It's shaping up to be one of those "hold your nose" primary elections this summer, at least when it comes to the Maryland Democratic primary in June. "Hold your nose" elections are when you hold your nose when going in the booth to cast your ballot and voting for the one you think stinks less. It's sort of like, you know, the last two or three elections in Baltimore City, where the turnout is smaller than the number of people sitting on the lawn of the Mount Royal Station hill on a Saturday night at Artscape.

Part of the reason for this is just the general lack of charisma among any of the candidates. The late Texas columnist Molly Ivins used to say that a good candidate should have a little "Elvis in him." (She also said that about Barack Obama, but Obama could probably be better compared to Miles Davis or John Coltrane.)

Here we are, just about a month and a half out from the primary, and none of the three candidates-Lt. Gov. Anthony Brown, Attorney General Doug Gansler, or Del. Heather Mizeur-has seized hold of the vast number of undecideds across the state. Even the political chattering class is yawning. Longtime stealth-conservative columnist Barry Rascovar opened a column asking rhetorically if Brown is "an empty suit." (He answered his own question in the negative, only to go on and re-examine Brown's thin executive resume.)

Gansler would probably be sitting pretty if it weren't for the fact that whenever he gets going, his destination almost always includes stepping on a rake near the finish line. Already in the hole for botching questions about enabling underage drinking at a party he attended and ordering his state police drivers to ferry him about as if he were visiting royalty with lights and sirens (something that connects with anyone who has ever been stuck in traffic, and which is sort of like pasting a sign on your forehead that screams JERK in neon letters), he then goes and impugns Brown's term as a military lawyer in Iraq as "not a real job."

POW-right in his own kisser.

As for Mizeur, the most any of my friends can muster up about her is, "Uh, she's pro-weed, right?" Of course, that and not being one of the aforementioned two might count for something in this race, the way things are going.

The reason we are where we are is because, for years, Maryland has been a "pay your dues and wait your turn" state. You suck it up, wait in line, play along with the state party's games, and eventually you get a shot at the brass ring. Of course, getting the shot doesn't necessarily mean you'll win it; ask Kathleen Kennedy Townsend or Mickey Steinberg, just to name two.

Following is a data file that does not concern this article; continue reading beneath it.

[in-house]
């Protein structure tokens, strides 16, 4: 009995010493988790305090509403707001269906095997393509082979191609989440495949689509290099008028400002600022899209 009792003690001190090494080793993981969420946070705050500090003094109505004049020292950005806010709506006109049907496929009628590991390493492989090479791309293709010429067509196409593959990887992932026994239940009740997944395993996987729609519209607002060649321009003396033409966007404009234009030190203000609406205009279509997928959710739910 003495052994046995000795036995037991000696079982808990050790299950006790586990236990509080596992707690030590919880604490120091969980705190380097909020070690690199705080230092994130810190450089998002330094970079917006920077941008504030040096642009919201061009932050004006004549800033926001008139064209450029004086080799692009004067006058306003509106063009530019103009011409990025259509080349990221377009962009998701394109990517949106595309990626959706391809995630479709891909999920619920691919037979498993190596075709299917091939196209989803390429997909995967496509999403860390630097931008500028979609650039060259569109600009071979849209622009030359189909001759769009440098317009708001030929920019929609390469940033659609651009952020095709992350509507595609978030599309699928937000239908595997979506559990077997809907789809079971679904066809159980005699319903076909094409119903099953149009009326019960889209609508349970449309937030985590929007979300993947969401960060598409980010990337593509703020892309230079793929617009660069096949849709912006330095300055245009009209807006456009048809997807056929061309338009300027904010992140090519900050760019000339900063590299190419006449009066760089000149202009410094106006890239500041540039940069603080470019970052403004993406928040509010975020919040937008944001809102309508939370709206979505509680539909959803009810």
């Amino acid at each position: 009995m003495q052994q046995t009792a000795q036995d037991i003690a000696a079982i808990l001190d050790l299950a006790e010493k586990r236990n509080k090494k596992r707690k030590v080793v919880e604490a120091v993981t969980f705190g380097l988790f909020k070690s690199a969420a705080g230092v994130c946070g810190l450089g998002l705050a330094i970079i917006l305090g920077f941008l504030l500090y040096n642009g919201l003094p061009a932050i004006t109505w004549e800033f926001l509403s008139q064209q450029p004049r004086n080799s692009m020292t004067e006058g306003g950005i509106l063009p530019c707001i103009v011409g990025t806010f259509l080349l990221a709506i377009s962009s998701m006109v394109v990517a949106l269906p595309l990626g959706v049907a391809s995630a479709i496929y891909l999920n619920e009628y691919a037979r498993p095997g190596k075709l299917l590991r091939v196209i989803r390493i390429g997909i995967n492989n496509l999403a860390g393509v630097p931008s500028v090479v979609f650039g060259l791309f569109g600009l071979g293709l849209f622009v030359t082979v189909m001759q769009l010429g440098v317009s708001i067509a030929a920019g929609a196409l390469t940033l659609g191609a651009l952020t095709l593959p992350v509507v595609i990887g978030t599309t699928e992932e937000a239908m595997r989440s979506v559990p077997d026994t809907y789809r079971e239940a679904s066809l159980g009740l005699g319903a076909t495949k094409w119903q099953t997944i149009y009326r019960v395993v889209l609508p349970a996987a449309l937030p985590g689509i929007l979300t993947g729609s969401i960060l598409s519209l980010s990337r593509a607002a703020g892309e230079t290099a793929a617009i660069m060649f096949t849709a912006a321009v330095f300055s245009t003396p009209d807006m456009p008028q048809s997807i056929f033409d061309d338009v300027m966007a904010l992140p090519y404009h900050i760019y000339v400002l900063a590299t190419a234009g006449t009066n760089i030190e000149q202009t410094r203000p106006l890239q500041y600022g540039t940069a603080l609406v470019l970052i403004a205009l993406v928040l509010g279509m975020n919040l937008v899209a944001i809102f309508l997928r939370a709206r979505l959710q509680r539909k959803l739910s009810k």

But Brown's got something in his corner that, like it or not, you can't ignore: He's the African-American candidate in a race where a substantial portion of the primary electorate will be black. He paid his dues and he waited his turn, and that electorate has waited a very long time for this. That electorate saw Kennedy-Townsend blow them off in 2002, when she picked a white running mate who was a registered Republican until just before the election, and in the 2006 Senate race, when they saw the party old boys quietly stick the shiv in Kweisi Mfume in favor of Ben Cardin.

So Elvis or no Elvis, those voters are going to be there for Anthony Brown. You might not like it, but in some ways Maryland is no different than any other state when it comes to issues of race: You can complain about black voters voting on the basis of race, but it's gone on the other way around since the end of Jim Crow, and the pendulum always swings back.

It says nothing about his honorable military career, it says nothing about how he worked his way up through the legislature and stood by Martin O'Malley through two terms in the state house, or that he's raised the biggest amount of money of all of the candidates-typically the surest sign of an eventual winner.

That's not to say he couldn't get slipstreamed by Mizeur or commit some horrid gaffe between now and the end of June that could hand the nomination to Gansler, but for now, he's the man to beat, Elvis or not.